Review of PrairyErth by William Least Heat-Moon

When people envision the “west” a lot of images come to mind: mountains, cowboys, large landscapes. Tallgrass prairies are not often on that list. Mention Kansas and people glaze over or remember it as a place to “drive through” or “fly over”.

So, for William Least Heat-Moon to construct a 600+ page book centered on this overlooked state is a work of genius and extreme dedication.

But the real kicker is that PrairyErth is about a single county in Kansas, Chase County.

The book is broken up into sections following a grid of this sparsely inhabited (by humans) county in what was once one of the largest expanses of tallgrass prairie. Least-Heat Moon traversed the county over several years, mostly on foot. He reached deeply into nooks and crannies sprinkled across the county. He talked to many countians including Native Americans and captured all sorts of stories about what life in the Flint Hills was and is like.

At the beginning of each “quad” is a long list of quotes and commentary from an immensely varied source of books and other printed works. These greatly enhance the text and provide a nice list of future reading material. Much has been said about Kansas and its importance as a crossroads to other places as well as home to many: people, animals and plants alike.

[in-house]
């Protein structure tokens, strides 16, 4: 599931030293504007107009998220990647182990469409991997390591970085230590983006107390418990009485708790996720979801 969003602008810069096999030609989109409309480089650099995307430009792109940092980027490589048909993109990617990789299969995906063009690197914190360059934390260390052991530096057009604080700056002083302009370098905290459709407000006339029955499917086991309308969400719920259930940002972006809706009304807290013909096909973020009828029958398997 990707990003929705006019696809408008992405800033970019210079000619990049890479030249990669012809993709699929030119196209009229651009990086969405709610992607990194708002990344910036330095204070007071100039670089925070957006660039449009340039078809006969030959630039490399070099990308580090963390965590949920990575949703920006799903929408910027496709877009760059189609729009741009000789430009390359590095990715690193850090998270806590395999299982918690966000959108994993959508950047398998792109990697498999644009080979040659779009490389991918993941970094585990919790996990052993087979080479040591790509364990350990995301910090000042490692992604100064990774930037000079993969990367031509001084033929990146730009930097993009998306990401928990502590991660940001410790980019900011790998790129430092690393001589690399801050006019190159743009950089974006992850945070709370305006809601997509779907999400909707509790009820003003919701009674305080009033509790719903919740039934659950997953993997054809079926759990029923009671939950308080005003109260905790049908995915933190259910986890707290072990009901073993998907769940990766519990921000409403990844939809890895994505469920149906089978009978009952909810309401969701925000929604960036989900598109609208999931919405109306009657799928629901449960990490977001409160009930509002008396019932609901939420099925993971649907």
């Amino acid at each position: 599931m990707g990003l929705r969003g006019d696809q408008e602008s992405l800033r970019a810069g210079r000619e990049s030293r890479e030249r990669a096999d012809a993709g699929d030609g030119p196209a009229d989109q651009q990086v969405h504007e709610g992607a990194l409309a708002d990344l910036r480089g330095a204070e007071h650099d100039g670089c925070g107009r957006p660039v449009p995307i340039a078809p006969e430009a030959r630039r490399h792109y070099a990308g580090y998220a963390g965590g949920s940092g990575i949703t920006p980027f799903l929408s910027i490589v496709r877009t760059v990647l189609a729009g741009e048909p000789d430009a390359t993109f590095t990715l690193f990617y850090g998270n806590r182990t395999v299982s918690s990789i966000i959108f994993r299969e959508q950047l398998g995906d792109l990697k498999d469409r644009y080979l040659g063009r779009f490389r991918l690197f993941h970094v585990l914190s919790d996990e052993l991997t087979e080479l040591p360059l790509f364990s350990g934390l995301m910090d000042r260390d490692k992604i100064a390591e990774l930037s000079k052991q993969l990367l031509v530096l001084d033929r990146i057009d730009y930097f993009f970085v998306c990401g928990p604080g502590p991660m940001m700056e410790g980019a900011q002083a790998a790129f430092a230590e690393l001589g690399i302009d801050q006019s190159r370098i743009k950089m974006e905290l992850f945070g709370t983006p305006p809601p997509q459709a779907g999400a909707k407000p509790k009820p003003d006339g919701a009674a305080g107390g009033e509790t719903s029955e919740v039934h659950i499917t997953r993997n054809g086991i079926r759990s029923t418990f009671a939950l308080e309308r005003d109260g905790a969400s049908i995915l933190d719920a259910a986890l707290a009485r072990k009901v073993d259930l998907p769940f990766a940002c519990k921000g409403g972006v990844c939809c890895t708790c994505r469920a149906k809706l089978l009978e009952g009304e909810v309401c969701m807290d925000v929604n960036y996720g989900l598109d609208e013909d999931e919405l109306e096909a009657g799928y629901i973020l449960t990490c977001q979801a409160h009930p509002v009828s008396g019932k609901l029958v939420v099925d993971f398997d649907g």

The book is 30 years old now but offers plenty for today’s reader. Much of the text covers historical events and those he met are now part of that history.

Least Heat-Moon is often referred to as a “travel” writer although he is much more than that. His writing covers his travels, yes, but his insight is a large mix of history, naturalism and philosophy. He blends minuscule, obscure details into famous historical events. Sometimes it is a bit much, but the pictures he paints with words definitely will bring you closer to feeling you are observing what he sees.

PrairyErth may not be for everyone and is quite different from Blue Highways. But if you are looking for an in-depth, dirtied hands few of what the Flint Hills of Kansas is really like then this is the book for you.

Leave a Reply

Your email address will not be published. Required fields are marked *